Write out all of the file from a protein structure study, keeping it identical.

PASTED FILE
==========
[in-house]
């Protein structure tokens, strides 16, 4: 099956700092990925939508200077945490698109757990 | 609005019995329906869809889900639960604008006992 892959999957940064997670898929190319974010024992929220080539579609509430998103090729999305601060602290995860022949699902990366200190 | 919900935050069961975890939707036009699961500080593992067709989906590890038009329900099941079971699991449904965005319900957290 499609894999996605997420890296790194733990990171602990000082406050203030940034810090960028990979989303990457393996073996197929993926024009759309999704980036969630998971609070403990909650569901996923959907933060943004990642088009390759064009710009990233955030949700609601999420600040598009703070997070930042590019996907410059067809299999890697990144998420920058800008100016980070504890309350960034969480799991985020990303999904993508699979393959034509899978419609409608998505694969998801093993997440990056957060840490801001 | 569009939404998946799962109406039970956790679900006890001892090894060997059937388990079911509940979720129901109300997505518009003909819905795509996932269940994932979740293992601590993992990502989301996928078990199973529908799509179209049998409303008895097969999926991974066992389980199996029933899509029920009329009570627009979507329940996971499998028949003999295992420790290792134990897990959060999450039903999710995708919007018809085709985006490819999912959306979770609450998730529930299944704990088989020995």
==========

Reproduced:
[in-house]
């Protein structure tokens, strides 16, 4: 099956700092990925939508200077945490698109757990 | 609005019995329906869809889900639960604008006992 892959999957940064997670898929190319974010024992929220080539579609509430998103090729999305601060602290995860022949699902990366200190 | 919900935050069961975890939707036009699961500080593992067709989906590890038009329900099941079971699991449904965005319900957290 499609894999996605997420890296790194733990990171602990000082406050203030940034810090960028990979989303990457393996073996197929993926024009759309999704980036969630998971609070403990909650569901996923959907933060943004990642088009390759064009710009990233955030949700609601999420600040598009703070997070930042590019996907410059067809299999890697990144998420920058800008100016980070504890309350960034969480799991985020990303999904993508699979393959034509899978419609409608998505694969998801093993997440990056957060840490801001 | 569009939404998946799962109406039970956790679900006890001892090894060997059937388990079911509940979720129901109300997505518009003909819905795509996932269940994932979740293992601590993992990502989301996928078990199973529908799509179209049998409303008895097969999926991974066992389980199996029933899509029920009329009570627009979507329940996971499998028949003999295992420790290792134990897990959060999450039903999710995708919007018809085709985006490819999912959306979770609450998730529930299944704990088989020995």